Throughout the 20th century, bureaucracy proved a powerful idea in American political culture. In some moments, it held promise as the key to orderly work and institutions. In others, it was bemoaned as outdated, inefficient, or worse: pernicious and a threat to freedom and individuality. For much of recent history, bureaucracy has been closely associated with the public sector; its negative connotation is used to malign governmental inefficiency and largess. But debates about bureaucracy have also been central in the private sector, influential in determining the formation of corporate and employment structures in the twentieth-century United States.
The collections at Hagley make clear how bureaucracy and its management have been influential in American corporate structure. The James P. Baughman papers, for example, trace the rise and fall of bureaucracy as a key idea in the formation of the General Electric company. Throughout the first part of the twentieth century, the company acquired new firms and employees as it expanded its sale of commercial products. In order to manage this growth, hierarchical management, centralized planning, and standardized rules were put into place. Policies proliferated, seen as the key to predictability, uniformity, and stability within the large organization. The public lauded GE for its bureaucratic “strategy and structure,” which were seen as the force behind its innovation, reliability, and success.
But the collection also shows the ambivalence that business leaders came to feel about the bureaucratic form in the postwar era. The growth the company experienced during World War II became a cause for concern. Especially under the specter of the Soviet Union, big bureaucracies became suspect. While at Hagley, I reviewed GE management research projects simply titled “Bigness,” which included social scientific research on efficiency, innovation, work ethic, and individual freedom. Put simply, the reports found bureaucracy antithetical to all of these things. They also expressed alarm that public distaste for bureaucracy would hurt company image and recruitment efforts. The report referenced bestselling books like The Man in the Gray Flannel Suit (1955) and The Organization Man (1956), which filled company leaders – many of whom fit the books’ descriptions of conformist, bureaucracy-embedded employees – with concern for GE’s image.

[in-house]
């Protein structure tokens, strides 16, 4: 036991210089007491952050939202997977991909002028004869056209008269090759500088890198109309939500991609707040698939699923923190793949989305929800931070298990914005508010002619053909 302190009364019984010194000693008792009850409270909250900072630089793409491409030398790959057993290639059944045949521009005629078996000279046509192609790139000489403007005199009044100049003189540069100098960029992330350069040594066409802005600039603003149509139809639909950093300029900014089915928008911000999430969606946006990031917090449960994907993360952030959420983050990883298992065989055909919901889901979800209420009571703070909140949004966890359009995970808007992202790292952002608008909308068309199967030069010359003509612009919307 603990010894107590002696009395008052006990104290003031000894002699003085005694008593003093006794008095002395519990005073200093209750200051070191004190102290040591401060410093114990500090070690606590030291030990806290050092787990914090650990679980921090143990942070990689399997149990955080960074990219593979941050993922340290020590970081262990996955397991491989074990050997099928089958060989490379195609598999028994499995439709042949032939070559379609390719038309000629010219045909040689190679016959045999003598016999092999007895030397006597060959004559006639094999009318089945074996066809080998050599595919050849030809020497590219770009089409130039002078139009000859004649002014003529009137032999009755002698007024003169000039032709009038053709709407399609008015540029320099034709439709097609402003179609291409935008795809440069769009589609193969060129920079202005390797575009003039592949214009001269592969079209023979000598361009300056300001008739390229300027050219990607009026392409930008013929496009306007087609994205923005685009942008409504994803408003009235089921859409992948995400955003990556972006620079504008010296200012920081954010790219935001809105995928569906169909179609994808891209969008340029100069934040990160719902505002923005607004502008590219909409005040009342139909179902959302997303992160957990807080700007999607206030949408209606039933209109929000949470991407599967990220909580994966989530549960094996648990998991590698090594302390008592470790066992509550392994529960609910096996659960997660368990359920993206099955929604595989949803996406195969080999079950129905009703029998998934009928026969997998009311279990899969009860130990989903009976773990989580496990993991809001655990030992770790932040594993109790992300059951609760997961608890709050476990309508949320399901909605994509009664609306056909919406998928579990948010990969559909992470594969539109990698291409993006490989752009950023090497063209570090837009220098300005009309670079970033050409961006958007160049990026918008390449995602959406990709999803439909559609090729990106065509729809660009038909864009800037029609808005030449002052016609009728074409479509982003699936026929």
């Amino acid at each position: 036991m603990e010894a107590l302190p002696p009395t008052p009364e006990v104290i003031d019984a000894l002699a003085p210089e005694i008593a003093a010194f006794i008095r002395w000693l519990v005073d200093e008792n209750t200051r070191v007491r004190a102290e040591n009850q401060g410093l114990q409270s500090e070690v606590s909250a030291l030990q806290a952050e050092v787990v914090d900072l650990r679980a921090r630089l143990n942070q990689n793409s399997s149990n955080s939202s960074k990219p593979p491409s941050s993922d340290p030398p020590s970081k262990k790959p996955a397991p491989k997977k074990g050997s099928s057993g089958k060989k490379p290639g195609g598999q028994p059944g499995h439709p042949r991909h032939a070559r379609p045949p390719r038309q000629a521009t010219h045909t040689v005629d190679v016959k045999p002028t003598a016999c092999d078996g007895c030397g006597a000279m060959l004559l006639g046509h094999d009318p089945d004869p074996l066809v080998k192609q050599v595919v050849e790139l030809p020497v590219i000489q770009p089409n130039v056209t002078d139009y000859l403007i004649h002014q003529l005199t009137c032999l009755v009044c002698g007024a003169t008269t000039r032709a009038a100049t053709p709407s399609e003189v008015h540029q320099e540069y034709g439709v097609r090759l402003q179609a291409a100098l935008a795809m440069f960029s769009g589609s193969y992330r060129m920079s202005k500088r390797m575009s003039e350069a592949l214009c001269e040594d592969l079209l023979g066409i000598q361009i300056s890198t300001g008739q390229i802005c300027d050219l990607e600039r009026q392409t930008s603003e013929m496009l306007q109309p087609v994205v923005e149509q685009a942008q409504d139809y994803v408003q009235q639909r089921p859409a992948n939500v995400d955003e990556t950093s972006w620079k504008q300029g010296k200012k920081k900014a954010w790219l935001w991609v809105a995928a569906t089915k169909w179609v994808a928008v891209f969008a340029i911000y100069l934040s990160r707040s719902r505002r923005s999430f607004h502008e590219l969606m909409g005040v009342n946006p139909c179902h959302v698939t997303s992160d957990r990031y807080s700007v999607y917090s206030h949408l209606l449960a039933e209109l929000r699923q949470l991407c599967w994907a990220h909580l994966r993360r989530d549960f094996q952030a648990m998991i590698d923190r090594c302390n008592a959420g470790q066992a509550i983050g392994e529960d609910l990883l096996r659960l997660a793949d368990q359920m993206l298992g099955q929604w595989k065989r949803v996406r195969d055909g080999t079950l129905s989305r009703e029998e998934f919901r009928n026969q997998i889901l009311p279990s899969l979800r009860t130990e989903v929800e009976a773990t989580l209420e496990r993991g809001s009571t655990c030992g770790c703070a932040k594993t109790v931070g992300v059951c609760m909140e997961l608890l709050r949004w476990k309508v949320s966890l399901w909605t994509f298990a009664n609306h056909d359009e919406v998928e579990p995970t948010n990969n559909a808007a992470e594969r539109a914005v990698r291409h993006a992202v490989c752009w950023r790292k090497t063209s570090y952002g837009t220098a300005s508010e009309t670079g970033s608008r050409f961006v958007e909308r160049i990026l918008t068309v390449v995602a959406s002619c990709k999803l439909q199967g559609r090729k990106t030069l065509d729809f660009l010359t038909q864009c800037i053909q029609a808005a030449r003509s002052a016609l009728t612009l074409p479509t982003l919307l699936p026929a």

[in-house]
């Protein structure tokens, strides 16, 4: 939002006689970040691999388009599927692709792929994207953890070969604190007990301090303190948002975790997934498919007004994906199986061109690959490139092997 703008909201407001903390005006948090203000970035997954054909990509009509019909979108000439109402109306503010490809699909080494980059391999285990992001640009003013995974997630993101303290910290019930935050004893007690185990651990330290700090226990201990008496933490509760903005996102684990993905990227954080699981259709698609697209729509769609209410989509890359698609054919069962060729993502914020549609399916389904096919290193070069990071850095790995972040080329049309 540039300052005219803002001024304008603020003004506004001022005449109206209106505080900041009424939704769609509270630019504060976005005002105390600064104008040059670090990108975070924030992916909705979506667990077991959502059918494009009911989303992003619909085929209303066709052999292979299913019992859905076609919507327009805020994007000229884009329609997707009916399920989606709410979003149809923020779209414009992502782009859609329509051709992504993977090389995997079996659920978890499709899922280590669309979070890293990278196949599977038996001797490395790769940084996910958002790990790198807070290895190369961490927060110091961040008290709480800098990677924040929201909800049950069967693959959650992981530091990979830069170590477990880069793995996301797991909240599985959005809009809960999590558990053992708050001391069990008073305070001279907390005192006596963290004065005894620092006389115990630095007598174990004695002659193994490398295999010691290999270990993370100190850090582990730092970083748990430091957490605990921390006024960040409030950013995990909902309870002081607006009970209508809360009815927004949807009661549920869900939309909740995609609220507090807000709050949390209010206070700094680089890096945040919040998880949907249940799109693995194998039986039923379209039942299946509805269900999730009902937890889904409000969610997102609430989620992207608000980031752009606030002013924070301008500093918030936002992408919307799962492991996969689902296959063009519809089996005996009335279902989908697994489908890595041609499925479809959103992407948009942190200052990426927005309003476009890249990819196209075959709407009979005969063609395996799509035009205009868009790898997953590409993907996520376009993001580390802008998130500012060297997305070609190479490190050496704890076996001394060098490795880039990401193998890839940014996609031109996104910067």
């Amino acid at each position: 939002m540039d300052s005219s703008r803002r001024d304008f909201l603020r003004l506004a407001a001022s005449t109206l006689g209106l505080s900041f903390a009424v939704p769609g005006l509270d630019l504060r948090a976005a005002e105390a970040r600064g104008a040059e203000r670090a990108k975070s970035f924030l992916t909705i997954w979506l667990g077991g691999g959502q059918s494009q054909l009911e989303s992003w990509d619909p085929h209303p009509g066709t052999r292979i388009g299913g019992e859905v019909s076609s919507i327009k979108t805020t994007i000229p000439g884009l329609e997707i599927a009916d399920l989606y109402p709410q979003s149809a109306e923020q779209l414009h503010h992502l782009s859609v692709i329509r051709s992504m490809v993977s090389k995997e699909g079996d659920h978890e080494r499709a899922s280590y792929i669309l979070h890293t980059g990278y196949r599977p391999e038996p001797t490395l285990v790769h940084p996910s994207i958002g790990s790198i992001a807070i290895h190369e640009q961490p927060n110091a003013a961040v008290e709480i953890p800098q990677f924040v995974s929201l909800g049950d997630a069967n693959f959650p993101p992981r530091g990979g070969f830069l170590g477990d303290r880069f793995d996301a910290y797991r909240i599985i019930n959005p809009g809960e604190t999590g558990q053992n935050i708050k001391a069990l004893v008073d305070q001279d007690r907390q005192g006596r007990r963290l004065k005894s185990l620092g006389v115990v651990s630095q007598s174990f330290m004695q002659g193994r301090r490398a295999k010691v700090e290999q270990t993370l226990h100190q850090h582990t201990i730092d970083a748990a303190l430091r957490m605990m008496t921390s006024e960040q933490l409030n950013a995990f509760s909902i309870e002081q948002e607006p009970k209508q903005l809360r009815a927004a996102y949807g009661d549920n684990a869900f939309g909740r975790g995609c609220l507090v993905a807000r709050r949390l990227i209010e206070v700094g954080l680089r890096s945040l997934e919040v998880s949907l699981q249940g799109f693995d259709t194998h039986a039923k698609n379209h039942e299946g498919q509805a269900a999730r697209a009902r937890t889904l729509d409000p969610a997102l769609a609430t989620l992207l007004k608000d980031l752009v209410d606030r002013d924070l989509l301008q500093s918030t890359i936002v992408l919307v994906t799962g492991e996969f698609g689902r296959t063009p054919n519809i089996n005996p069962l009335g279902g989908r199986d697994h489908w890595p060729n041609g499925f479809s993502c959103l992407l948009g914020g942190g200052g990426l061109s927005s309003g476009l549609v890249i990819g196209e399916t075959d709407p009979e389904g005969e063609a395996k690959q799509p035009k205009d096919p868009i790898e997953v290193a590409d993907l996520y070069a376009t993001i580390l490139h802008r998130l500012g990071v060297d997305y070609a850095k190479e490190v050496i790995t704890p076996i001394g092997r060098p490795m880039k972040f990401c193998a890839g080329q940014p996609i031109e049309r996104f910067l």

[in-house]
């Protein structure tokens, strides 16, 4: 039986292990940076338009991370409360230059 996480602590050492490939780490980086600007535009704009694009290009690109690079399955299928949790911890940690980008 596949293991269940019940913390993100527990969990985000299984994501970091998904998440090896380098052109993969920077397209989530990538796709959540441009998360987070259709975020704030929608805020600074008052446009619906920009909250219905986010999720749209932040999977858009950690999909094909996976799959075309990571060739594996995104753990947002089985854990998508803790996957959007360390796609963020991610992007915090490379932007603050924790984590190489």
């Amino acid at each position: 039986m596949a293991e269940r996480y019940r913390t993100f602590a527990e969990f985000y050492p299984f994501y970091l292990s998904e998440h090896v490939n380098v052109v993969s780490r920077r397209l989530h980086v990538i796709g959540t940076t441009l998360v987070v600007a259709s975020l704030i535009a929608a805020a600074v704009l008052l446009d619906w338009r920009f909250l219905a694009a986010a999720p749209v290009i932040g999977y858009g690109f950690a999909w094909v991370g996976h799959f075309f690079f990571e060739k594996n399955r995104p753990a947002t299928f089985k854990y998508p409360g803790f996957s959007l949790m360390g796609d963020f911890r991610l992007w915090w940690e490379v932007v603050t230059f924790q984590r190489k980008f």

Hagley’s collections follow GE’s development into the 1970s: a period that brought restructuring, decentralization, and ultimately, layoffs. New management programs put emphasis on flexibility, individual responsibility, and creativity. This framework was more than policy; it was a philosophy and a company brand. GE no longer held planned, hierarchical organization at the heart of its scientific and business success; instead, it posited bureaucracy as antithetical to it, something to be combatted through “lean” organization and downsizing.
Many of the changing ideas of this period were not unique to GE. Major institutions in the United States, public and private, wrestled with the uncertain relationship between bureaucracy and their other goals: efficiency, stability, and innovation, among others. As Hagley’s collections make clear, these ideas had very real consequences for the form of these organizations, those who worked within them, and for American life and society at large.
Casey Eilbert is a PhD candidate in history at Princeton University. She received support for her research from the Center for the History of Business, Technology, & Society at the Hagley Museum & Library.